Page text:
FROM THE ISSUE | SUMMER 2010
Confronting Roma Tradition
By Michael J. Jordan
Her headscarf is vibrant purple—a symbol of mourning in Targu Jiu, Romania. But 15-year-old Raluca Mihai's husband isn't dead. Rather, her headscarf marks a personal tragedy that has rekindled controversy among the deeply traditional Kalderash Roma, a branch of the ethnic minority known pejoratively across Eastern Europe as "Gypsies."
For the estimated 200,000 Kalderash in Romania, parents' paramount duty is to preserve their daughter's virginity until marriage. Two years ago, however, when Mihai was 13 and engaged, her 15-year-old fiancé raped her, knowing it committed her to the nuptials. He grew so violent during their two-month marriage that she escaped to her parents. The scarf not only mourns her stolen virginity and failed matrimony, but also the unlikelihood that she'll ever remarry.
"He ruined everything for me," says the young woman, who had dropped out of school to wed.
In a community where virginity or its loss can mean pride or dishonor for a whole clan, Mihai's situation is making waves. Her family has gone over the head of the internal court of elders, waging a highly publicized lawsuit to reclaim her dowry: 135 gold coins, furniture and a Peugeot valued at 150,000 euros. Moreover, her plight has rallied the women in her family to denounce a centuriesold Kalderash ritual: marrying off daughters as young as 12 or 13.
"We're victims of this tradition and want it to disappear forever and ever," proclaims Mihai's mother, Bianca.
The case underscores tensions between tradition and modernity for new European Union members. Romania was let into the EU in January 2007, obliging it to adhere to the U.N. Convention on the Rights of the Child, which bars "traditional practices prejudicial to the health of children." Today, though, despite the threat of imprisonment for underage intercourse, this tribal custom continues in defiance of EU standards.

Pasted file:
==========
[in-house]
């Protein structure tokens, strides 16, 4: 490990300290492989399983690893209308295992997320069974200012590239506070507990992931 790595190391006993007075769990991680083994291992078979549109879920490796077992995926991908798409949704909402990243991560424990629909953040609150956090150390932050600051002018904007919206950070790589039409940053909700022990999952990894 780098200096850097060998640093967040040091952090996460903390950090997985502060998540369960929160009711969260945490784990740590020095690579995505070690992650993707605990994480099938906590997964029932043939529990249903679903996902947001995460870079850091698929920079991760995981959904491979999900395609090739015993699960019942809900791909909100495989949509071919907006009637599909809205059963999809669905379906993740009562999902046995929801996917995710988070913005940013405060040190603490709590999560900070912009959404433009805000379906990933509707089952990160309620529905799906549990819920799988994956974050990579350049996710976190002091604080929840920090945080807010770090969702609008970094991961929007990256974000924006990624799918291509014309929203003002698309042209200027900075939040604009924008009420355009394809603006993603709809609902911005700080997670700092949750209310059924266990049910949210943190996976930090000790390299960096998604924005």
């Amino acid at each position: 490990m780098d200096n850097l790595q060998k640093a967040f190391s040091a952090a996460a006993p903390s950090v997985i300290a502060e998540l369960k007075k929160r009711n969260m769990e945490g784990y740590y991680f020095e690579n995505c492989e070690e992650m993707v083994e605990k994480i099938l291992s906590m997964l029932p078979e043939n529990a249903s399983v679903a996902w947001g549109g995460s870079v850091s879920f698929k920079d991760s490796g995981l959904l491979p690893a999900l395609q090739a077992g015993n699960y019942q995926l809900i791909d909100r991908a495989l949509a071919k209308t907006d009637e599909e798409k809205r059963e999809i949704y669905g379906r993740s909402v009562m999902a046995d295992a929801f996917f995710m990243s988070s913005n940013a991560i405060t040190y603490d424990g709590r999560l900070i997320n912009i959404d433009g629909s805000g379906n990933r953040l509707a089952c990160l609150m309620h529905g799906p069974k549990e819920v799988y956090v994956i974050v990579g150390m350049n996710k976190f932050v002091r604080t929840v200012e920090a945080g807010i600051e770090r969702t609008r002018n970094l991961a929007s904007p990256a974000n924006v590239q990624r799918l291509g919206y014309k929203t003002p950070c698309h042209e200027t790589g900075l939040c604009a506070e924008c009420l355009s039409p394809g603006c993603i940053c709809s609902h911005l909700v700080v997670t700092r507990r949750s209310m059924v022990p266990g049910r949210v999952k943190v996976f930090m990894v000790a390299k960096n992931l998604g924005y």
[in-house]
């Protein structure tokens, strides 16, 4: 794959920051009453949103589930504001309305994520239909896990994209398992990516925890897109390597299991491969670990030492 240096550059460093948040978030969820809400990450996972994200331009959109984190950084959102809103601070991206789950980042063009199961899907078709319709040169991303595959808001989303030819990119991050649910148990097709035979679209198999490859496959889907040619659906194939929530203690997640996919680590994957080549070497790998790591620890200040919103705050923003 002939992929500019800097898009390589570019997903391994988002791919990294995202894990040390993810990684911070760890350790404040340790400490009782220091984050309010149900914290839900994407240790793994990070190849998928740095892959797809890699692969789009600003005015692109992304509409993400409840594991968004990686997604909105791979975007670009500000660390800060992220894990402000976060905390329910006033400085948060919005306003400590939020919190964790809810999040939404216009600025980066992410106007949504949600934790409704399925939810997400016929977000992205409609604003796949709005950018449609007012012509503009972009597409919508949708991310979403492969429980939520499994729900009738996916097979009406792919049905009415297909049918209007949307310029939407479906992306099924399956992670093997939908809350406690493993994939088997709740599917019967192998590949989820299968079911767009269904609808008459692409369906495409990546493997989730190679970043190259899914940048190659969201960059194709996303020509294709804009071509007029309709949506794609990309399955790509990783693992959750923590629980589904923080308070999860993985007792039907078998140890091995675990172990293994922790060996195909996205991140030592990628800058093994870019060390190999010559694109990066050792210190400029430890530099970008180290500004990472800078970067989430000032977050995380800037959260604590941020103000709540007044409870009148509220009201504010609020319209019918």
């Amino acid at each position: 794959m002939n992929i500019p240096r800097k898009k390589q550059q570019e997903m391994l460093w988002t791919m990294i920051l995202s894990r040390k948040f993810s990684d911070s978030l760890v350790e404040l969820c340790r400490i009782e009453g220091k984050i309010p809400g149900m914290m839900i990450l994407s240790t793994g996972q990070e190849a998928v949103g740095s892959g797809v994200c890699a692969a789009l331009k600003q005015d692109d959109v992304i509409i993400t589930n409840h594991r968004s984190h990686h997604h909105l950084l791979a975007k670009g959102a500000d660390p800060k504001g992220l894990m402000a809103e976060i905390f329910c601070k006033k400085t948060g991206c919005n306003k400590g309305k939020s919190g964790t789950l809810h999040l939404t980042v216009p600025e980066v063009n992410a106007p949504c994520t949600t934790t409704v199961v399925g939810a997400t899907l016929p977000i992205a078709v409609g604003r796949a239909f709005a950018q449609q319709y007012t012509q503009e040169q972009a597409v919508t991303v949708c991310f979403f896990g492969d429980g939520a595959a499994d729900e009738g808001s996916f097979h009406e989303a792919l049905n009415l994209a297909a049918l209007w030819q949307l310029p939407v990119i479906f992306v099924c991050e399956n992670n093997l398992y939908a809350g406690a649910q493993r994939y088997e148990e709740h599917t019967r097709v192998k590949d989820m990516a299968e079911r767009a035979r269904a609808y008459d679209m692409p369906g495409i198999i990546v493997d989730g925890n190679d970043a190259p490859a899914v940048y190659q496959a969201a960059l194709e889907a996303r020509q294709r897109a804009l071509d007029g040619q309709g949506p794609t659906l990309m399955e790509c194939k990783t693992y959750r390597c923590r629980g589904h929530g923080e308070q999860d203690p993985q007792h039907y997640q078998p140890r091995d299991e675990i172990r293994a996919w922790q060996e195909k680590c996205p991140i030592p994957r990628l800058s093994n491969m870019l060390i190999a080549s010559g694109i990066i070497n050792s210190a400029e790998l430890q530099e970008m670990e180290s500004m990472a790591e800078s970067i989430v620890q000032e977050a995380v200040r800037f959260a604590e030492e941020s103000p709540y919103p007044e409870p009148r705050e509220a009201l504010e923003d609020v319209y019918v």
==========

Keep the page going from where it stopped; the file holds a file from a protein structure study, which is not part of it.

"This isn't a 'cultural' issue—fundamental human rights override everything," says Baroness Emma Nicholson, the former EU observer for Romania. "This drives the child back into the Dark Ages. It's a bad habit that must change."
Not easy, says king of the Roma Florin Cioaba (who inherited the crown from his self-anointed father). His own daughter's media circus of a wedding sparked the controversy in 2003. Cioaba says she was "13 1/2 or 14," but some media cited her as 12 years old. Cioaba pledges to help eradicate early teen marriage and the tradition of displaying a bloodstained sheet as proof of virginity. But he sympathizes with traditionalists who decry new pressures from Western shows like Sex and the City: "In the morning, she's with one guy; in the afternoon, another; at night, with a third," he says. "Do we want this education for our daughters?"
To confront the patriarchal old guard, Mihai's grandmother Anisoara says, external pressure is needed. She worries about another granddaughter, now 11 and on the cusp of marriageability.
"I don't care about this tradition anymore," she says, smiling sadly. "Let her choose her own husband. All I want is for her to be happy."
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